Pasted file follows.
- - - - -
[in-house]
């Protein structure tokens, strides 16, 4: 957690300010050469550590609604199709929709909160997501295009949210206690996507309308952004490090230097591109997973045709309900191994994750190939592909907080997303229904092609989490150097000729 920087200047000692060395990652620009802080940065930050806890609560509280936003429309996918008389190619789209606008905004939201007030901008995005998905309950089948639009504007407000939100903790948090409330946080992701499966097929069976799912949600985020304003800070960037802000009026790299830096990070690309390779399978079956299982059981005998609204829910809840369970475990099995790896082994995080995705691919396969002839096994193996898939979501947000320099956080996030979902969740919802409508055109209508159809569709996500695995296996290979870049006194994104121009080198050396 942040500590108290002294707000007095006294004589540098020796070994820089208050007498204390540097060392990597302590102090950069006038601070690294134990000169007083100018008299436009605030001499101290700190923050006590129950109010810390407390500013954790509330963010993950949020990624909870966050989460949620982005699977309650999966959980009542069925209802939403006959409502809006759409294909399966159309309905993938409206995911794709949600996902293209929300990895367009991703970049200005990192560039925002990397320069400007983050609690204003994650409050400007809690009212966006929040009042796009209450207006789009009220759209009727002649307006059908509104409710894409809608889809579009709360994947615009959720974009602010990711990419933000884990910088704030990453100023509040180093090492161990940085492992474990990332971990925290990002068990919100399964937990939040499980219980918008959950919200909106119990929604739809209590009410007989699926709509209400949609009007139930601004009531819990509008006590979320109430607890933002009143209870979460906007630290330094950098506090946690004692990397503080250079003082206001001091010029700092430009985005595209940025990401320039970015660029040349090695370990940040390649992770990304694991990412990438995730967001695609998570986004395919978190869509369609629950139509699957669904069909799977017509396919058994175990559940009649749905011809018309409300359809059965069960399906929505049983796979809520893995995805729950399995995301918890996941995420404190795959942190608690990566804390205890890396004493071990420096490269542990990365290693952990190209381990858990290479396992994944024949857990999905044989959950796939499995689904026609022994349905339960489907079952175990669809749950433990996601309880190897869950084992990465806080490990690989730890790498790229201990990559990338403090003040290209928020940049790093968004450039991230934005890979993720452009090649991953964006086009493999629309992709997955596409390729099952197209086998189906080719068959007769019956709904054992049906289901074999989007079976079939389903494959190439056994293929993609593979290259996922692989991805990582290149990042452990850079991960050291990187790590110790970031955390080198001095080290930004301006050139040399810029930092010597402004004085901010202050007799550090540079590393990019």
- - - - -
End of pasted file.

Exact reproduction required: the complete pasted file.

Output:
[in-house]
């Protein structure tokens, strides 16, 4: 957690300010050469550590609604199709929709909160997501295009949210206690996507309308952004490090230097591109997973045709309900191994994750190939592909907080997303229904092609989490150097000729 920087200047000692060395990652620009802080940065930050806890609560509280936003429309996918008389190619789209606008905004939201007030901008995005998905309950089948639009504007407000939100903790948090409330946080992701499966097929069976799912949600985020304003800070960037802000009026790299830096990070690309390779399978079956299982059981005998609204829910809840369970475990099995790896082994995080995705691919396969002839096994193996898939979501947000320099956080996030979902969740919802409508055109209508159809569709996500695995296996290979870049006194994104121009080198050396 942040500590108290002294707000007095006294004589540098020796070994820089208050007498204390540097060392990597302590102090950069006038601070690294134990000169007083100018008299436009605030001499101290700190923050006590129950109010810390407390500013954790509330963010993950949020990624909870966050989460949620982005699977309650999966959980009542069925209802939403006959409502809006759409294909399966159309309905993938409206995911794709949600996902293209929300990895367009991703970049200005990192560039925002990397320069400007983050609690204003994650409050400007809690009212966006929040009042796009209450207006789009009220759209009727002649307006059908509104409710894409809608889809579009709360994947615009959720974009602010990711990419933000884990910088704030990453100023509040180093090492161990940085492992474990990332971990925290990002068990919100399964937990939040499980219980918008959950919200909106119990929604739809209590009410007989699926709509209400949609009007139930601004009531819990509008006590979320109430607890933002009143209870979460906007630290330094950098506090946690004692990397503080250079003082206001001091010029700092430009985005595209940025990401320039970015660029040349090695370990940040390649992770990304694991990412990438995730967001695609998570986004395919978190869509369609629950139509699957669904069909799977017509396919058994175990559940009649749905011809018309409300359809059965069960399906929505049983796979809520893995995805729950399995995301918890996941995420404190795959942190608690990566804390205890890396004493071990420096490269542990990365290693952990190209381990858990290479396992994944024949857990999905044989959950796939499995689904026609022994349905339960489907079952175990669809749950433990996601309880190897869950084992990465806080490990690989730890790498790229201990990559990338403090003040290209928020940049790093968004450039991230934005890979993720452009090649991953964006086009493999629309992709997955596409390729099952197209086998189906080719068959007769019956709904054992049906289901074999989007079976079939389903494959190439056994293929993609593979290259996922692989991805990582290149990042452990850079991960050291990187790590110790970031955390080198001095080290930004301006050139040399810029930092010597402004004085901010202050007799550090540079590393990019």